Overall: 86 %
Gameplay: 90 %
Graphics: 100 %
Sound: 92 %
Date reviewed: July 29, 2006.
Overall: Perhaps the most anticipated racing game ever released.
There was a lot of hype, and ultra high expectations for this title, but did it live up to them?
In many ways, PGR3 takes the "if it aint broke, don´t fix it" approach, which is far from a bad thing.
We see the return of the acclaimed Kudos points, awarded for combining skilled driving patterns and routines. As with last time we use those points as a virtual currency to buy newer and better cars. Xbox live is back, and better than ever, and the loved city track racing returns with amazingly detailed cities, challenging routes... and more promissed for the great XBL download service.
The gameplay is pretty similar to previous PGR titles, though there are major graphical improvements, and fun added features to offline and online mode.
It´s an involving game, easy to get used to and difficult to master. It will keep the casual gamers involved, and the most hardcore racing fanatics hammering their sexy wireless controllers for hours.
PGR3 can be summed up as captivatingly beautiful.
While it is an obviously fantastic game, there are some let-downs - there are some people who have suffered bugging while trying to connect to events on XBL, and a racing career mode that seems slightly anonymous.. though these are very slight issues, and don´t take an inch away from this games greatness.
Gameplay: As said before, the gameplay is very similar. There are a few different views to add to the dramatic sense of realism.
Handling is semi arcade, unique... and, well.. just perfect.
Offline mode is involving, but there´s no major sense of identity. The garage mode, and sexy country house are just some of the worthwhile rewards to your hectic racing... but of course, Xbox Live is where it´s at. it´s never felt better to wipe the floor with Crazy american car dudes, and North english maniacs.
Graphics: Here´s where the major difference between any other PGR game and this one stands.
Huge graphical improvements are seen, in every form.
Added HD lighting, (makes light forms react as the eye would see them) great bumb mapping, normal mapping all the latest and greatest graphical candy is on show here.
The cars look stunning, every reflection and shadow reacts with its shape. The new Camera system is great to really check out the scenery.
Every track is littered with photo realistic buildings, and objects. this time we see people on the side of the tracks, they are fully 3d, and react to your movements in the cars.
Motion blurr, pefectly detailed roads, and an all new and spectacular In-car view really pump up the realism level.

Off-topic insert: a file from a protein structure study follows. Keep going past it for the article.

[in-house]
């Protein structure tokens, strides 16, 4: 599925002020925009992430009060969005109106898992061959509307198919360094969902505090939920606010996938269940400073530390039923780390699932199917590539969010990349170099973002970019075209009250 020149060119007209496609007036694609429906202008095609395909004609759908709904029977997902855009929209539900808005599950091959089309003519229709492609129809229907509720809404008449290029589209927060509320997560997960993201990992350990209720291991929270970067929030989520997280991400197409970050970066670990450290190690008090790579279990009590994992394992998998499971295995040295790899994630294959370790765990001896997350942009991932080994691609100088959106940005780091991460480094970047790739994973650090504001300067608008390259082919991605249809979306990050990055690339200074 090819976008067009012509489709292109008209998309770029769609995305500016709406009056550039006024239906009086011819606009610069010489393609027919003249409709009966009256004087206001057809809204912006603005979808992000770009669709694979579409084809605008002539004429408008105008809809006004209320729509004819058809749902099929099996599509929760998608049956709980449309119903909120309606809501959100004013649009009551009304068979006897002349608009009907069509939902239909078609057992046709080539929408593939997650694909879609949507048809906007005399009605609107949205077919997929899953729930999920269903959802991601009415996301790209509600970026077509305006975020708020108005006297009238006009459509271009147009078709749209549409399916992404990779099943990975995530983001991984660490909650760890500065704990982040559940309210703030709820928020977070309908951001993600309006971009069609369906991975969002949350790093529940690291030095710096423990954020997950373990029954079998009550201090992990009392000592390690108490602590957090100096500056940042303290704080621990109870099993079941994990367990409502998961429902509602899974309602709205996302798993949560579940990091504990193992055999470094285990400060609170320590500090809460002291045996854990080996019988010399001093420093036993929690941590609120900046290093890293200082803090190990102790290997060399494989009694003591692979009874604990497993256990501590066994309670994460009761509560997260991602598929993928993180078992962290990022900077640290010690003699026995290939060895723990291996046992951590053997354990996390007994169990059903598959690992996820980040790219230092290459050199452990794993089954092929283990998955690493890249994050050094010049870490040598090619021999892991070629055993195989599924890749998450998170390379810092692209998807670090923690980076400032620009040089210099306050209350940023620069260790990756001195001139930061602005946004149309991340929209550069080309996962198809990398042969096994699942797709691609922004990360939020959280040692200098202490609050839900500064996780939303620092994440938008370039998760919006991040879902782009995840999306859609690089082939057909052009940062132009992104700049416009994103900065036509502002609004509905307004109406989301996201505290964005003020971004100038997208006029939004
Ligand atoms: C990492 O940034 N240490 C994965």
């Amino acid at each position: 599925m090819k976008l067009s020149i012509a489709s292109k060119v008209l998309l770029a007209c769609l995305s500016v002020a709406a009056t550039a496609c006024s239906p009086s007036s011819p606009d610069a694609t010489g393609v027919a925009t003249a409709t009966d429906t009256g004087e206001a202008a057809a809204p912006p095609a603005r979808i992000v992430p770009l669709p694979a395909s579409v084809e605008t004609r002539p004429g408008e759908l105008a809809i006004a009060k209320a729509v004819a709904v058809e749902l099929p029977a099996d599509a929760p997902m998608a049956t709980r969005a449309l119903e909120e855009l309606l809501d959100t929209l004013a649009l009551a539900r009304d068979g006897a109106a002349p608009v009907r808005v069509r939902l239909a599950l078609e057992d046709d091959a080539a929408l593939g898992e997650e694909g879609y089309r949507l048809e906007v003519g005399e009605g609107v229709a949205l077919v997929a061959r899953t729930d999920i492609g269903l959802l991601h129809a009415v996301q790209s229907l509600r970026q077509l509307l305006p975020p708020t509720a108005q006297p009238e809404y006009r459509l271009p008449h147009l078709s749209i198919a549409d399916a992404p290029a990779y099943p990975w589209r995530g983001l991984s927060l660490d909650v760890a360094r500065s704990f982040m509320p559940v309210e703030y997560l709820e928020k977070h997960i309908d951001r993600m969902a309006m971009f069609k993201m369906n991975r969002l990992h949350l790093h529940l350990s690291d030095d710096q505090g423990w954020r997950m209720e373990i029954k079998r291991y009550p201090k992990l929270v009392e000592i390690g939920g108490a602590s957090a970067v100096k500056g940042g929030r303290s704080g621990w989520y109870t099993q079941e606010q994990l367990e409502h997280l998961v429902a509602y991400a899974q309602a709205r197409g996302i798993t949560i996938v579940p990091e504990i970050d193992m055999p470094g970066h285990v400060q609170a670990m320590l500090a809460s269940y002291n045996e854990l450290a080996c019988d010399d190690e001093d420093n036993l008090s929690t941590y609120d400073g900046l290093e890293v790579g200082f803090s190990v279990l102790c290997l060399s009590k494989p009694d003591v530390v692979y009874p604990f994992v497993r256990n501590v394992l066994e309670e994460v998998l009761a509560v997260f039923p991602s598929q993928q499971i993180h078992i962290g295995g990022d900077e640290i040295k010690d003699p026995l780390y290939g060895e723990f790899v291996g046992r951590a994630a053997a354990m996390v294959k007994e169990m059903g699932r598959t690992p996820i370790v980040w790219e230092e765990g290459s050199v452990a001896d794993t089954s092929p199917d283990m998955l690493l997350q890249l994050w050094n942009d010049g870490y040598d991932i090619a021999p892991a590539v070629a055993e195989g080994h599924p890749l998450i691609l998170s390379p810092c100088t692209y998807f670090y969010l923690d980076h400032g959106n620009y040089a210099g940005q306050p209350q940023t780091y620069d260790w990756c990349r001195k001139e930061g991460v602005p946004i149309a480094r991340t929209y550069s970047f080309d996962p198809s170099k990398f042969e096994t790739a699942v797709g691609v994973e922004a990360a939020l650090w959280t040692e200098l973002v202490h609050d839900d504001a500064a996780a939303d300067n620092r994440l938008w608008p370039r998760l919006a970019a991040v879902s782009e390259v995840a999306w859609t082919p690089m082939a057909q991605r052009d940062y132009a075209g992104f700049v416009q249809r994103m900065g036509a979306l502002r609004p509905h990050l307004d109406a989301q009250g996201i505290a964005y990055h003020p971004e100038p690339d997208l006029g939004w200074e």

The problem is with all this amazing detail to take in, you´ll find yourself crashing because you decided to look at the reflections on the side of your car!
Though next to perfect, there are still a few off perfect graphical niggles... Well, 2 to be exact, and the only 2 I can think of are the Trees and the detail distance.
Firstly the trees are generally ugly, and copies - and overall just don´t match up the the detail of the scenery around them. Nothing major, but enough to annoy a perfectionist like myself. Secondly, and lastly the detail distance. Not a major problem, but detail in certain objects is blurred until it reaches a certain distance in front of the car. (probably for processor purposes) This is all well and good, and used in most games - though on certain surfaces, like roads it is overly obvious at times.
These 2 very slight problems are the only things that stop the game scoring full points in the graphical department, though you can rest assured that PGR3 is a new graphical standard for any games to come on the 360.
Sound: Perfect. I can´t think of a thing wrong with the sound, environmental sounds are spot on, in game music is a fantastic feature... but why would you want music when you could listen to the spot on roar of your brand new mustang?
Overall: 90 %
Gameplay: 90 %
Graphics: 90 %
Sound: 100 %
Date reviewed: April 27, 2006.
Overall: PGR 3 is the most realistic racing game on the Xbox 360. However there isn?t that much of a difference from the last installment.
Gameplay: Very fun racing game, and ultra realistic. The vehicles act just as they would in real-life. The controls are very good.
Graphics: Wow, is all I have to say. The environments are so detailed and big, its absolutely amazing. The cars are so close to there real-life counterparts it makes you feel like your actually in the real car.
Sound: The engine sounds and the music in this game are very well done, good job Bizarre Creations for making this amazing game.
Overall: 100 %
Gameplay: 100 %
Graphics: 100 %
Sound: 100 %